Rumors began circulating on Twitter over the weekend that Instagram was blocking the use of the hashtag #ProudBoys because gay men were using it to show pride in their sexuality. The hashtag had previously been associated with the Proud Boys group, a known right-wing organization associated with violence, before it had been repurposed last week by gay men. The company, however, clarified that it did not block #ProudBoys prior to gay men using it.
The topic was heavily posted about on sites like Twitter after the first Presidential debate when President Trump refused to condemn the Proud Boys for their connection to white supremacist hate groups. After the President’s “stand back and stand by” comment at the debate, attention was turned on the group in new ways, helping to boost the topic on social media. Instagram had previously blocked the hashtag when it was associated with the group, and even Twitter had suspended accounts from prominent members in the past. Other companies like Etsy opted to remove Proud Boy merchandise from its website.
However, some Twitter users pointed out and falsely spread that the #ProudBoy hashtag was blocked because gay men were suddenly using it. Trixie Mattel, a popular drag queen famous for her appearance on Ru Paul’s Drag Race, posted that Instagram didn’t ban the hashtag until it was associated with gay men. Andy Stone, the Policy Communications Director for Facebook, responded to the post to clarify that the hashtag had been blocked when it was associated with the hate group that had been banned from the social media site.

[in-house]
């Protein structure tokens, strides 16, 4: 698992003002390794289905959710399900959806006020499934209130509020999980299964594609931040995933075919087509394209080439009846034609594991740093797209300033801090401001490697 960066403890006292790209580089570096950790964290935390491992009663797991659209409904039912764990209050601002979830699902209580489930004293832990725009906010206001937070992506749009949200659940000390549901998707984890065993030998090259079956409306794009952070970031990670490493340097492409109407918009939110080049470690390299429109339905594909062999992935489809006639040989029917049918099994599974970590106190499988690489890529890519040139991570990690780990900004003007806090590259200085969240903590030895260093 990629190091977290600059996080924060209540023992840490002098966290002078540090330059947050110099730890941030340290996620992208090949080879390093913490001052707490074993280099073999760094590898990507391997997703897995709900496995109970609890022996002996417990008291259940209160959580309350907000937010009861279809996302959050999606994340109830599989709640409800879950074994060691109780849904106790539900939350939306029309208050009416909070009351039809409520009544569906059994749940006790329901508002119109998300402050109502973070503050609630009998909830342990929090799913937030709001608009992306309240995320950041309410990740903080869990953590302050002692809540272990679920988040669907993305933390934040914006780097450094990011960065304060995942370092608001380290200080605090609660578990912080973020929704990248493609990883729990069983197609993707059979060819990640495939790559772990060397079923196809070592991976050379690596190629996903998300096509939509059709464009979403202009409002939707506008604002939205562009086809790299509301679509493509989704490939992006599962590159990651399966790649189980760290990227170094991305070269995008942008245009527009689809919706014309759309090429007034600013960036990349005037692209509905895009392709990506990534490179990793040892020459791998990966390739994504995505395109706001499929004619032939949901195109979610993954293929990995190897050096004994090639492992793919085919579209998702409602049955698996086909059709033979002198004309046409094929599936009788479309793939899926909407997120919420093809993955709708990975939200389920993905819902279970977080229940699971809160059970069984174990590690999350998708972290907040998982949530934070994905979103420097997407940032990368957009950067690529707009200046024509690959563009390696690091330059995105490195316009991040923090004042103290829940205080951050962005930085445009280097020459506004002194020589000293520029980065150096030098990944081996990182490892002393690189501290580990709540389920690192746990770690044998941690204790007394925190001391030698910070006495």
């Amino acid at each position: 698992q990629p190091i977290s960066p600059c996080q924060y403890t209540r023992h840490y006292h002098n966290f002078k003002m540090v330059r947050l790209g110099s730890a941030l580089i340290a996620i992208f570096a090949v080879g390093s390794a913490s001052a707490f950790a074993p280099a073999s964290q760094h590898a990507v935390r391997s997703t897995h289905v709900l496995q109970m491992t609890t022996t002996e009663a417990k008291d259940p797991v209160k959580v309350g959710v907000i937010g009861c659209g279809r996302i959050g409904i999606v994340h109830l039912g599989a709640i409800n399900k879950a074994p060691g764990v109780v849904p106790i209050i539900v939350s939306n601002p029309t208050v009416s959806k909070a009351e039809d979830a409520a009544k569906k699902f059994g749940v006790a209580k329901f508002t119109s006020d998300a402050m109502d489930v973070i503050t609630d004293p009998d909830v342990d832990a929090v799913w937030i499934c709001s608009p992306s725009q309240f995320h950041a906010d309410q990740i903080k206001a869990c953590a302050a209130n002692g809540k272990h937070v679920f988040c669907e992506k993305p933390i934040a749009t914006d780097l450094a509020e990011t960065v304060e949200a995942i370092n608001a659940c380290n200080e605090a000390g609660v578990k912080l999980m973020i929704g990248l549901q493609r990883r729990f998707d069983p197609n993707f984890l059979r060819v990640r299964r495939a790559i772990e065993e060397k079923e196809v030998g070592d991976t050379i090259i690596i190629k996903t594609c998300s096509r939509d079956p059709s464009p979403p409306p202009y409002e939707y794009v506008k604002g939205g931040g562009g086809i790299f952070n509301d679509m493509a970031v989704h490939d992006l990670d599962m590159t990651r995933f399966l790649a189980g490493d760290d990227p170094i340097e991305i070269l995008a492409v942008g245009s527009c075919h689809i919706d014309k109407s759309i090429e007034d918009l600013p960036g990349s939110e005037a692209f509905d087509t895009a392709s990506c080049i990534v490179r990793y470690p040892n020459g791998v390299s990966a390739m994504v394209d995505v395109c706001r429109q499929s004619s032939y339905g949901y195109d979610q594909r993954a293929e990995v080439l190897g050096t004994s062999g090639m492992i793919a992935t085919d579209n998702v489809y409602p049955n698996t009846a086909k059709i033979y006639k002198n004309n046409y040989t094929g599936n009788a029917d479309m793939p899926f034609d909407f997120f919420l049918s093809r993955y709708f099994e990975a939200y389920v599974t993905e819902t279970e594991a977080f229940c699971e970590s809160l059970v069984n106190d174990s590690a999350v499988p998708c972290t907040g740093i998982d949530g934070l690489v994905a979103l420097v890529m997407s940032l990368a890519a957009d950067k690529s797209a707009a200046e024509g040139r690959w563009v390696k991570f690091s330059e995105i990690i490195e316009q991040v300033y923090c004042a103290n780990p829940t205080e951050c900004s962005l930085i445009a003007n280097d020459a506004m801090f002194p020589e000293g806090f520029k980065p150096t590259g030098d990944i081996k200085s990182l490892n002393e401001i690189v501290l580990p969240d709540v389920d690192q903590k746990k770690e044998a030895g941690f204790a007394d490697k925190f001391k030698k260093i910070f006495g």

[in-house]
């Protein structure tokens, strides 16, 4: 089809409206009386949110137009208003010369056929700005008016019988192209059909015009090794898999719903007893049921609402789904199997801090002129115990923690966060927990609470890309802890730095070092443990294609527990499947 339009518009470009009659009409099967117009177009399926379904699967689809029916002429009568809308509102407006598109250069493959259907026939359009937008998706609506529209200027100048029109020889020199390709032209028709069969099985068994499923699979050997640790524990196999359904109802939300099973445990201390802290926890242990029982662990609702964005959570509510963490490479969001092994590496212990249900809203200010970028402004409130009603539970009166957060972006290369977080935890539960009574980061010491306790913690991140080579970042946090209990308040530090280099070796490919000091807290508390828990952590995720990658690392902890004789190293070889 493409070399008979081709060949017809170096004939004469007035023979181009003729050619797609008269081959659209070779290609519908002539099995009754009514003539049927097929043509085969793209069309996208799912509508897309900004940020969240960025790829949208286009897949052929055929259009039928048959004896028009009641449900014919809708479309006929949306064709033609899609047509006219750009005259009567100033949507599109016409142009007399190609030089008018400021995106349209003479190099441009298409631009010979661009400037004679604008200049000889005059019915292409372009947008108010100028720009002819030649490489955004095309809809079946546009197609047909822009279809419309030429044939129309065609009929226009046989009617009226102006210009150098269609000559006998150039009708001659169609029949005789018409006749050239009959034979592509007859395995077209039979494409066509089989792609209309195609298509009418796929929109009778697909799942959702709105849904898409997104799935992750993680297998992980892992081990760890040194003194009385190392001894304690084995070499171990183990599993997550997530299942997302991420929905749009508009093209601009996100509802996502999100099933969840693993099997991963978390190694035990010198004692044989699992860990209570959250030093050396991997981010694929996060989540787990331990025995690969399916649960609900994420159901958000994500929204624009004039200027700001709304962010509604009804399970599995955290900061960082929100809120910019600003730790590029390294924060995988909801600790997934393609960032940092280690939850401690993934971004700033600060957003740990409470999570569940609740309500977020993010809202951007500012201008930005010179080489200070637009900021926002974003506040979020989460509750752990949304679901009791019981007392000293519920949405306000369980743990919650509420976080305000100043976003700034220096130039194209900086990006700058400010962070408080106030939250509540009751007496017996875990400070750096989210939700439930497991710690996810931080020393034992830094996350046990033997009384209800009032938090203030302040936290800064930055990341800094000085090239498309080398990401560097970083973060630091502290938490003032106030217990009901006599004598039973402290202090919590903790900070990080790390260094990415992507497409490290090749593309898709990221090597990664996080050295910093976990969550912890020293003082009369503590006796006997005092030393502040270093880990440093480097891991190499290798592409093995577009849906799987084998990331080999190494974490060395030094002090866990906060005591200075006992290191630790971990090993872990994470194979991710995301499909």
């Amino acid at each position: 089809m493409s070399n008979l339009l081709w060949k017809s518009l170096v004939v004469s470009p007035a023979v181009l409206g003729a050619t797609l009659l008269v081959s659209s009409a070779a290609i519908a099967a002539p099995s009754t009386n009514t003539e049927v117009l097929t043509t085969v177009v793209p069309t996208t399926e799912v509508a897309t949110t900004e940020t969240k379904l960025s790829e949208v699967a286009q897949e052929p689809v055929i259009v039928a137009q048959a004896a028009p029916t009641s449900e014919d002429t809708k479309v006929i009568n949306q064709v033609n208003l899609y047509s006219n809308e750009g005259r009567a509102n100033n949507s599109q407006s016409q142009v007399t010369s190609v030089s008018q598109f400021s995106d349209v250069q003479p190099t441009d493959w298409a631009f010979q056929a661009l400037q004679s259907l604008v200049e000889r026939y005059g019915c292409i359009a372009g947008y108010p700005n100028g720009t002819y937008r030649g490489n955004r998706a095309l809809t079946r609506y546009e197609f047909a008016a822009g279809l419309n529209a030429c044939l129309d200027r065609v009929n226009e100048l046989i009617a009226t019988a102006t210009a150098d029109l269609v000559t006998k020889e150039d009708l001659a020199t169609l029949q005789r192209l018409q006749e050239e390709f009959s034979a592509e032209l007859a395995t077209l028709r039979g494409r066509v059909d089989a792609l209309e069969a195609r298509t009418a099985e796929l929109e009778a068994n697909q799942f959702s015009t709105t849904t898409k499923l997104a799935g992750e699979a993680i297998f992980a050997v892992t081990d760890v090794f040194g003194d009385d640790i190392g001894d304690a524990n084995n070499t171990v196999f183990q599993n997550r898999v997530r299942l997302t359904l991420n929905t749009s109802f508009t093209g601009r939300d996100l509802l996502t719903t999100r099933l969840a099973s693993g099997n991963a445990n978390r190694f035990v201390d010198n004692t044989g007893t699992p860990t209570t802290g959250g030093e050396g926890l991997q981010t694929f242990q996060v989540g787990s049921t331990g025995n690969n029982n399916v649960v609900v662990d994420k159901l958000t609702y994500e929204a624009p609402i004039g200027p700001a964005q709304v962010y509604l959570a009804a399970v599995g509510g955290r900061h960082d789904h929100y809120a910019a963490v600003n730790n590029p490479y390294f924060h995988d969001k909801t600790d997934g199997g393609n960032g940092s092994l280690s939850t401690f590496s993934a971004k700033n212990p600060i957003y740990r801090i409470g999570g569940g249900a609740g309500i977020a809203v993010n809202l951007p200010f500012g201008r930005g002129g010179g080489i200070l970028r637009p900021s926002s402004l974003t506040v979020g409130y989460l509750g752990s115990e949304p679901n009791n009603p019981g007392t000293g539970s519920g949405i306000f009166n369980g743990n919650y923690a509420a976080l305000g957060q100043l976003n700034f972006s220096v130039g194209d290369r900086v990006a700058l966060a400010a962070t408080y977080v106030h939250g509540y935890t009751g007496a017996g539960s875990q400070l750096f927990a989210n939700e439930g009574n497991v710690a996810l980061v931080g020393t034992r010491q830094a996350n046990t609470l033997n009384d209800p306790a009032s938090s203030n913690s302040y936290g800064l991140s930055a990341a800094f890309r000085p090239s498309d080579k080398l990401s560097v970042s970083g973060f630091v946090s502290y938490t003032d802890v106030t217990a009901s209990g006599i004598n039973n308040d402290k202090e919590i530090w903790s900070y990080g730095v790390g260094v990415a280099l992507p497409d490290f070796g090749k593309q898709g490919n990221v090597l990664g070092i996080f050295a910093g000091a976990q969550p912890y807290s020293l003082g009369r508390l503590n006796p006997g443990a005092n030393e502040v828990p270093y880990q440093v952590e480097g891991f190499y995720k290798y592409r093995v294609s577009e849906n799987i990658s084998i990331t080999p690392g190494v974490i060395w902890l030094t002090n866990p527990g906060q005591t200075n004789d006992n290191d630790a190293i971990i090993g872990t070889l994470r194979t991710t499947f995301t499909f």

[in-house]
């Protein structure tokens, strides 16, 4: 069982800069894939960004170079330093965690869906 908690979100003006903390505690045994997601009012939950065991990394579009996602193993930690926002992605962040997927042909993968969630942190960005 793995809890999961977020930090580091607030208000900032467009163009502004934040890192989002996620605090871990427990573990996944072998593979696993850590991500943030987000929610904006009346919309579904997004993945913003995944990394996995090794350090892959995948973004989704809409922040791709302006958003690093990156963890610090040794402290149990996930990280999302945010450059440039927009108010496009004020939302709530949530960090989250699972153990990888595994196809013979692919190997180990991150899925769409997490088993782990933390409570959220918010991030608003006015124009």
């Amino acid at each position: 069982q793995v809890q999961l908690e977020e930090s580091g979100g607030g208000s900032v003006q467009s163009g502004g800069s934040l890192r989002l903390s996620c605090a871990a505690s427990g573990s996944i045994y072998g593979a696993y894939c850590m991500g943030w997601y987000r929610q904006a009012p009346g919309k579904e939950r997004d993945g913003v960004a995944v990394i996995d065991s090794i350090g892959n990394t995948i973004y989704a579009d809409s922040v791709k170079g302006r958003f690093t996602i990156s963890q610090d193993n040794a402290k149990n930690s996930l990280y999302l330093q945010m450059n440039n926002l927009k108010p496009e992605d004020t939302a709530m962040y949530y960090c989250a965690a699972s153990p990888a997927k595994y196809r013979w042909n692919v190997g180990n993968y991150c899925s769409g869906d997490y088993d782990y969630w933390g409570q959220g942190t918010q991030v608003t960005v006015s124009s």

A representative for Instagram confirmed with Grit Daily that the company did block #ProudBoys in the past but was made live again after the company started to see an uptick of content from gay men posting in solidarity with one another. It appears that the hashtag is still blocked from the search, likely because of its association with the Proud Boys group, but the company has made it possible to use the hashtag once again. By clicking on the hashtag in a comment or Instagram caption, users can then see other posts that use the hashtag, but are met with a warning that the hashtag is currently hidden due to reports that the content associated with it violates Instagram’s community guidelines. It is also likely that the trend will fade off and become saturated with content related to the group once again.
Grit Daily has reached out to Instagram to ask if the company will remove all restrictions associated with the hashtag in the future. We will update this piece as necessary.